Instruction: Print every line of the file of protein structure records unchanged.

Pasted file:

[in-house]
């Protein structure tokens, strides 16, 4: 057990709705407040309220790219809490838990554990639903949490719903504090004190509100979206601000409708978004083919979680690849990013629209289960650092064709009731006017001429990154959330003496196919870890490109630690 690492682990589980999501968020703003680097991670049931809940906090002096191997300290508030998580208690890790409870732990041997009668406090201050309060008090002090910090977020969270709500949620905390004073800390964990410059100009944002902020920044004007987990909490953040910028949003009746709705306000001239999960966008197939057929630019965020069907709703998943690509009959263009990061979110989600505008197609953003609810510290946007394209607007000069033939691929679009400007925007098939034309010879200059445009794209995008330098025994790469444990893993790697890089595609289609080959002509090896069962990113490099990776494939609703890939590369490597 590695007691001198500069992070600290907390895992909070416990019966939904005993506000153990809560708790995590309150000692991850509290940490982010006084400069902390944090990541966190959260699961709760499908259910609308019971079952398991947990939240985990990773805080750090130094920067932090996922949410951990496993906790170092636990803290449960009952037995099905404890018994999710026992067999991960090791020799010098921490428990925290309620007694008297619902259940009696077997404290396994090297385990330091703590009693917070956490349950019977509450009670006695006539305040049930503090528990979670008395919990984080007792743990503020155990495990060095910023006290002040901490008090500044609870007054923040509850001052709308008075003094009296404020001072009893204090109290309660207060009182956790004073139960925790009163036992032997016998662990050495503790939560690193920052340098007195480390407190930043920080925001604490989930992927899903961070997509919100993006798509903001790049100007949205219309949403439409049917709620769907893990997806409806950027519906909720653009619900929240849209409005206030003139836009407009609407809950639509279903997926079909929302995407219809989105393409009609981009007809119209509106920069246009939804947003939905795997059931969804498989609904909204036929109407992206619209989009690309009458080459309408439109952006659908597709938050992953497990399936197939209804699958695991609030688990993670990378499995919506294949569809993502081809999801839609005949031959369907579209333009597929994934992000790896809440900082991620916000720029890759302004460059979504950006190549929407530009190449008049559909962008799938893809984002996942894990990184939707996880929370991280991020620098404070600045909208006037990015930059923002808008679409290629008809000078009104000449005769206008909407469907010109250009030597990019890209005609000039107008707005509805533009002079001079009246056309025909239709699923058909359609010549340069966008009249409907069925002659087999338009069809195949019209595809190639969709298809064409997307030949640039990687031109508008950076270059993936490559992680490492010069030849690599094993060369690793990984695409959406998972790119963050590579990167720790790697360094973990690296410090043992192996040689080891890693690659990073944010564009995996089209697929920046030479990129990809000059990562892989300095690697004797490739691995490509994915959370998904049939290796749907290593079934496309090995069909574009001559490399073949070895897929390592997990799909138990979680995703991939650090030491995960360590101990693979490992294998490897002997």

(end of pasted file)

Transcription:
[in-house]
């Protein structure tokens, strides 16, 4: 057990709705407040309220790219809490838990554990639903949490719903504090004190509100979206601000409708978004083919979680690849990013629209289960650092064709009731006017001429990154959330003496196919870890490109630690 690492682990589980999501968020703003680097991670049931809940906090002096191997300290508030998580208690890790409870732990041997009668406090201050309060008090002090910090977020969270709500949620905390004073800390964990410059100009944002902020920044004007987990909490953040910028949003009746709705306000001239999960966008197939057929630019965020069907709703998943690509009959263009990061979110989600505008197609953003609810510290946007394209607007000069033939691929679009400007925007098939034309010879200059445009794209995008330098025994790469444990893993790697890089595609289609080959002509090896069962990113490099990776494939609703890939590369490597 590695007691001198500069992070600290907390895992909070416990019966939904005993506000153990809560708790995590309150000692991850509290940490982010006084400069902390944090990541966190959260699961709760499908259910609308019971079952398991947990939240985990990773805080750090130094920067932090996922949410951990496993906790170092636990803290449960009952037995099905404890018994999710026992067999991960090791020799010098921490428990925290309620007694008297619902259940009696077997404290396994090297385990330091703590009693917070956490349950019977509450009670006695006539305040049930503090528990979670008395919990984080007792743990503020155990495990060095910023006290002040901490008090500044609870007054923040509850001052709308008075003094009296404020001072009893204090109290309660207060009182956790004073139960925790009163036992032997016998662990050495503790939560690193920052340098007195480390407190930043920080925001604490989930992927899903961070997509919100993006798509903001790049100007949205219309949403439409049917709620769907893990997806409806950027519906909720653009619900929240849209409005206030003139836009407009609407809950639509279903997926079909929302995407219809989105393409009609981009007809119209509106920069246009939804947003939905795997059931969804498989609904909204036929109407992206619209989009690309009458080459309408439109952006659908597709938050992953497990399936197939209804699958695991609030688990993670990378499995919506294949569809993502081809999801839609005949031959369907579209333009597929994934992000790896809440900082991620916000720029890759302004460059979504950006190549929407530009190449008049559909962008799938893809984002996942894990990184939707996880929370991280991020620098404070600045909208006037990015930059923002808008679409290629008809000078009104000449005769206008909407469907010109250009030597990019890209005609000039107008707005509805533009002079001079009246056309025909239709699923058909359609010549340069966008009249409907069925002659087999338009069809195949019209595809190639969709298809064409997307030949640039990687031109508008950076270059993936490559992680490492010069030849690599094993060369690793990984695409959406998972790119963050590579990167720790790697360094973990690296410090043992192996040689080891890693690659990073944010564009995996089209697929920046030479990129990809000059990562892989300095690697004797490739691995490509994915959370998904049939290796749907290593079934496309090995069909574009001559490399073949070895897929390592997990799909138990979680995703991939650090030491995960360590101990693979490992294998490897002997």